Delivery firm Hermes is facing a possible investigation after a report alleged some of its drivers receive below the minimum wage.
Business minister Margot James has requested HM Revenue and Customs look into arrangements used by the firm.
She was responding to a report by MP Frank Field into complaints from 78 current and former Hermes couriers.
Hermes said it would co-operate with an investigation, but that the report "does not reflect" the way it operates.
Mr Field's report, which was sent to Prime Minister Theresa May, said Hermes's practice of employing its drivers as self-employed workers sees many of them "paid an hourly rate that is much lower than the National Living Wage".
Several couriers said their monthly earnings, after petrol costs, were less than £6.80 an hour, 40p an hour below the National Living Wage.
Mr Field, a Labour MP, told the BBC he was "delighted" at Ms James's response: "It shows the government has changed step on how it responds to these reports."
His report also claimed there was "serious bullying from some of the middle-men and women who manage the operation for Hermes and who seem to be enforcing an employee contract under the cover of self-employment".
Some examples sent to the prime minister were:
- Two parents being threatened with a loss of work while sat at their dying little boy's bedside;
- An immediate loss of work for somebody who attended an urgent hospital appointment;
- A courier who lost their job after their car broke down during a round, and being told by their manager that they should have had a spare car.
'Supportive and compassionate'
In a statement Hermes said: "We do not believe that this report reflects the way our organisation operates."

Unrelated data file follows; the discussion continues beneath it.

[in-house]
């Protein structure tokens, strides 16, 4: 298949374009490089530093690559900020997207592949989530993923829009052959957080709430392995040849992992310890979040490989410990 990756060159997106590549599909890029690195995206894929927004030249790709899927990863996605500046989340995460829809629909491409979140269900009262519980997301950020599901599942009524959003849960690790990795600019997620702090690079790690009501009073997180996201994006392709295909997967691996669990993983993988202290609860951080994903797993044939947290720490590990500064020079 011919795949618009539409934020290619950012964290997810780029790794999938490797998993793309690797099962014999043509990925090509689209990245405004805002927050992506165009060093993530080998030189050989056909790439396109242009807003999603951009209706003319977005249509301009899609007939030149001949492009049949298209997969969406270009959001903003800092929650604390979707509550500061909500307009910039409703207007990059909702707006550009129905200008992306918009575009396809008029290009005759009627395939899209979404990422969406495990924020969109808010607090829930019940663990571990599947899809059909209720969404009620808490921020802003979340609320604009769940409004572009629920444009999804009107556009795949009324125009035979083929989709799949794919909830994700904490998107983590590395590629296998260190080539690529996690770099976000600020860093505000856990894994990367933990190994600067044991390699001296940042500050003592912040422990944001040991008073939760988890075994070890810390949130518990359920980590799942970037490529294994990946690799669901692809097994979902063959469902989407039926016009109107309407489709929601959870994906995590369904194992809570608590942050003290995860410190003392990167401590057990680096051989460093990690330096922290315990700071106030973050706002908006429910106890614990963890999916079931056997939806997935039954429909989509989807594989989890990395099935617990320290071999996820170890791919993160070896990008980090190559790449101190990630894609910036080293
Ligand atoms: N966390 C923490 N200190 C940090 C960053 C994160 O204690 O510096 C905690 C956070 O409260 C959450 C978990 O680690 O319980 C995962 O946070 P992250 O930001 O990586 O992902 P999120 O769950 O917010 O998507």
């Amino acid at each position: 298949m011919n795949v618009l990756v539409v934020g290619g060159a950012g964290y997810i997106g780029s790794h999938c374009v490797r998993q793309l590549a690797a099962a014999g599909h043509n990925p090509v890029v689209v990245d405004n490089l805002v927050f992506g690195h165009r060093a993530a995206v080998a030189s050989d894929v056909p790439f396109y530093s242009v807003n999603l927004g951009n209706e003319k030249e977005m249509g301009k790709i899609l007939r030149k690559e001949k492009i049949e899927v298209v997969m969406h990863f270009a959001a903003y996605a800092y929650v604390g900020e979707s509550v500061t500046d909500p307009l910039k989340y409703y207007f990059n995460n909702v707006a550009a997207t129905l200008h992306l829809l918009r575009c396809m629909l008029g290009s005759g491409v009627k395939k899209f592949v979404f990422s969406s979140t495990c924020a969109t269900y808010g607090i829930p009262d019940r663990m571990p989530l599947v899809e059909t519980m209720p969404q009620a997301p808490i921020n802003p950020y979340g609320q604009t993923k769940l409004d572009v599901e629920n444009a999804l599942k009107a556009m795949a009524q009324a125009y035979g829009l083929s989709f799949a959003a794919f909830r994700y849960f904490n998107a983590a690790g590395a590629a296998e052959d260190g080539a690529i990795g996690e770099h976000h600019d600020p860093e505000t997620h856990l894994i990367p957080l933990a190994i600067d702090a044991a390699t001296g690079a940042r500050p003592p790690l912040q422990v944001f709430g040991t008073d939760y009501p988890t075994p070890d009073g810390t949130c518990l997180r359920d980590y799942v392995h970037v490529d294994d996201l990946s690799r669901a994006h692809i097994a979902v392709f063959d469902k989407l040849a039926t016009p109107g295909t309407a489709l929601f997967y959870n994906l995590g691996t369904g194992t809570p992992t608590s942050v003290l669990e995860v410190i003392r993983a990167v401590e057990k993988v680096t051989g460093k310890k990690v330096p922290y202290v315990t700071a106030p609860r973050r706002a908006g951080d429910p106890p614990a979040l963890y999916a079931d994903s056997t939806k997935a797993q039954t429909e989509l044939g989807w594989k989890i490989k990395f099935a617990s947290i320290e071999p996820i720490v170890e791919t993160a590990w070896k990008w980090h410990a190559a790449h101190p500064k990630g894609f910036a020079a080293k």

It said it was "committed to ensuring that everyone at Hermes operates in a supportive and compassionate manner", and its code of conduct states couriers should be treated with "dignity and respect".
"The report is not independent and it has not been discussed with us. However, we are pleased that it does acknowledge some of the actions we have taken to further support our couriers," Hermes said.
It also pointed out that of the 10,500 couriers who provide services to Hermes, only 78, or less than 1%, have commented in the report.
Hermes said its couriers were paid an average of £9.80 an hour after expenses, which was above the £7.20 compulsory National Living Wage.
The firm also said HMRC had reviewed its courier model in 2011 and confirmed that it was legitimate. "We will co-operate fully with any investigation," it added.
The government does not plan to launch its own investigation into Hermes's working practices, Ms James said in her reply to Mr Field.
The business minister said: "However, we will continue to monitor the situation and I will pass your letter to HMRC, who can consider the relative merits of proactive investigation, even in the absence of a complaint, alongside other investigative priorities."
An HMRC spokesperson told the BBC it did not comment on individual investigations.
But the tax body added: "When HMRC investigates whether the National Minimum or Living Wage is being paid they look at the reality of the working relationship, not just what the employer calls the contract."
Employers "cannot simply opt out" of the minimum wage by defining their staff as self-employed, "even if the worker signs a contract to that effect," it said.